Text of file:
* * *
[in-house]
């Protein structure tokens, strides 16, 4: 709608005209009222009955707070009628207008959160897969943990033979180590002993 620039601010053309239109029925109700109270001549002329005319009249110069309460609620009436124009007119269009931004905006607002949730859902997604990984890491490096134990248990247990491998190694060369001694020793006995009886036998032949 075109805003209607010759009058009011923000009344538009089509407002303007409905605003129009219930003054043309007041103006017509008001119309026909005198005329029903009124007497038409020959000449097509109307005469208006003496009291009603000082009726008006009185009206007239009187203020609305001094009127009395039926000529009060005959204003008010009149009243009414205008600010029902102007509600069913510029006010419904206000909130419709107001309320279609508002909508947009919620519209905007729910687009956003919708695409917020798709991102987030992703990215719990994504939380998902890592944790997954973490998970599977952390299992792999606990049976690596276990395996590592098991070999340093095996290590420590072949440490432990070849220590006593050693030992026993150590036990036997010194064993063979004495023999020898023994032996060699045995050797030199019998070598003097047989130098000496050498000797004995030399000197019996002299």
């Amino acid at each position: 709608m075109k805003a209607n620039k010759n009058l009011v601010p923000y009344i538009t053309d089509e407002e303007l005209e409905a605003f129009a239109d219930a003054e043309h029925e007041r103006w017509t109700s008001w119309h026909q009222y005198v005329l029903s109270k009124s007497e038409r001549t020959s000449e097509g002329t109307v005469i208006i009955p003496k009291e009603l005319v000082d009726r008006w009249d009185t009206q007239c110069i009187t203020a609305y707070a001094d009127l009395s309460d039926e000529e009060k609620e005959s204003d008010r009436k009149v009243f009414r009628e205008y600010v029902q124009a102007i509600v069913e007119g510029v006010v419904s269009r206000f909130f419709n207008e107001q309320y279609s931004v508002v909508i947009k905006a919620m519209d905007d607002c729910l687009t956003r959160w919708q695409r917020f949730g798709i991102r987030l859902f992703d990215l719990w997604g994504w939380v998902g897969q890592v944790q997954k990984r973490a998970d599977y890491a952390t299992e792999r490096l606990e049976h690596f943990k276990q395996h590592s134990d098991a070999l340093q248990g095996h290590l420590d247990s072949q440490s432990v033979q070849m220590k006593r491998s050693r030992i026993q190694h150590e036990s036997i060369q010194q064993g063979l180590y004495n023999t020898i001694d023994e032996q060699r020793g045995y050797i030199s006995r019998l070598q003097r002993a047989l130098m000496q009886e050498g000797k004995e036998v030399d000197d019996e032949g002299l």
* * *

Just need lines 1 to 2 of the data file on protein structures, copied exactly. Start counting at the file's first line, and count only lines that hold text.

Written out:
[in-house]
């Protein structure tokens, strides 16, 4: 709608005209009222009955707070009628207008959160897969943990033979180590002993 620039601010053309239109029925109700109270001549002329005319009249110069309460609620009436124009007119269009931004905006607002949730859902997604990984890491490096134990248990247990491998190694060369001694020793006995009886036998032949 075109805003209607010759009058009011923000009344538009089509407002303007409905605003129009219930003054043309007041103006017509008001119309026909005198005329029903009124007497038409020959000449097509109307005469208006003496009291009603000082009726008006009185009206007239009187203020609305001094009127009395039926000529009060005959204003008010009149009243009414205008600010029902102007509600069913510029006010419904206000909130419709107001309320279609508002909508947009919620519209905007729910687009956003919708695409917020798709991102987030992703990215719990994504939380998902890592944790997954973490998970599977952390299992792999606990049976690596276990395996590592098991070999340093095996290590420590072949440490432990070849220590006593050693030992026993150590036990036997010194064993063979004495023999020898023994032996060699045995050797030199019998070598003097047989130098000496050498000797004995030399000197019996002299």